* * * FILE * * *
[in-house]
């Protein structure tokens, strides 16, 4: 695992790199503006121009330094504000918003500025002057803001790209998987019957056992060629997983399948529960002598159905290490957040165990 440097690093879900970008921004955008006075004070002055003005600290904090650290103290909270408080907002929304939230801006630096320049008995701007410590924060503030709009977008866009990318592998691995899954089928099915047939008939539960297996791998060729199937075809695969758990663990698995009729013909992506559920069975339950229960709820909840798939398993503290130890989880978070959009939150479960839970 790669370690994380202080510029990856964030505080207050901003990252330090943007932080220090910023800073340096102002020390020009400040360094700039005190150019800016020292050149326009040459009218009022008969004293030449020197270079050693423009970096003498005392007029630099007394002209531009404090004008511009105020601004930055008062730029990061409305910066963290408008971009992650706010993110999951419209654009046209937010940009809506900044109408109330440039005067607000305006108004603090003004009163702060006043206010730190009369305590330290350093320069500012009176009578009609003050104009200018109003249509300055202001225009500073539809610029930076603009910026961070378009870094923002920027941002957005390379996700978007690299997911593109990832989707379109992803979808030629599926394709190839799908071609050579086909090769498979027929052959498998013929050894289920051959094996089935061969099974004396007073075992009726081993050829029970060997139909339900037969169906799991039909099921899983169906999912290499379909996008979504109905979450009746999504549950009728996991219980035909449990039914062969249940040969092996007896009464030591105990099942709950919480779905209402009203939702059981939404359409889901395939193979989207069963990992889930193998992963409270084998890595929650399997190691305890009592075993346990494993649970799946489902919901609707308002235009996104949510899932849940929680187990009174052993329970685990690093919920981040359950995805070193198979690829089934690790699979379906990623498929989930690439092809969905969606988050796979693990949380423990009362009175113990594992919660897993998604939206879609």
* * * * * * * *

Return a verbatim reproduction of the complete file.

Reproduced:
[in-house]
């Protein structure tokens, strides 16, 4: 695992790199503006121009330094504000918003500025002057803001790209998987019957056992060629997983399948529960002598159905290490957040165990 440097690093879900970008921004955008006075004070002055003005600290904090650290103290909270408080907002929304939230801006630096320049008995701007410590924060503030709009977008866009990318592998691995899954089928099915047939008939539960297996791998060729199937075809695969758990663990698995009729013909992506559920069975339950229960709820909840798939398993503290130890989880978070959009939150479960839970 790669370690994380202080510029990856964030505080207050901003990252330090943007932080220090910023800073340096102002020390020009400040360094700039005190150019800016020292050149326009040459009218009022008969004293030449020197270079050693423009970096003498005392007029630099007394002209531009404090004008511009105020601004930055008062730029990061409305910066963290408008971009992650706010993110999951419209654009046209937010940009809506900044109408109330440039005067607000305006108004603090003004009163702060006043206010730190009369305590330290350093320069500012009176009578009609003050104009200018109003249509300055202001225009500073539809610029930076603009910026961070378009870094923002920027941002957005390379996700978007690299997911593109990832989707379109992803979808030629599926394709190839799908071609050579086909090769498979027929052959498998013929050894289920051959094996089935061969099974004396007073075992009726081993050829029970060997139909339900037969169906799991039909099921899983169906999912290499379909996008979504109905979450009746999504549950009728996991219980035909449990039914062969249940040969092996007896009464030591105990099942709950919480779905209402009203939702059981939404359409889901395939193979989207069963990992889930193998992963409270084998890595929650399997190691305890009592075993346990494993649970799946489902919901609707308002235009996104949510899932849940929680187990009174052993329970685990690093919920981040359950995805070193198979690829089934690790699979379906990623498929989930690439092809969905969606988050796979693990949380423990009362009175113990594992919660897993998604939206879609």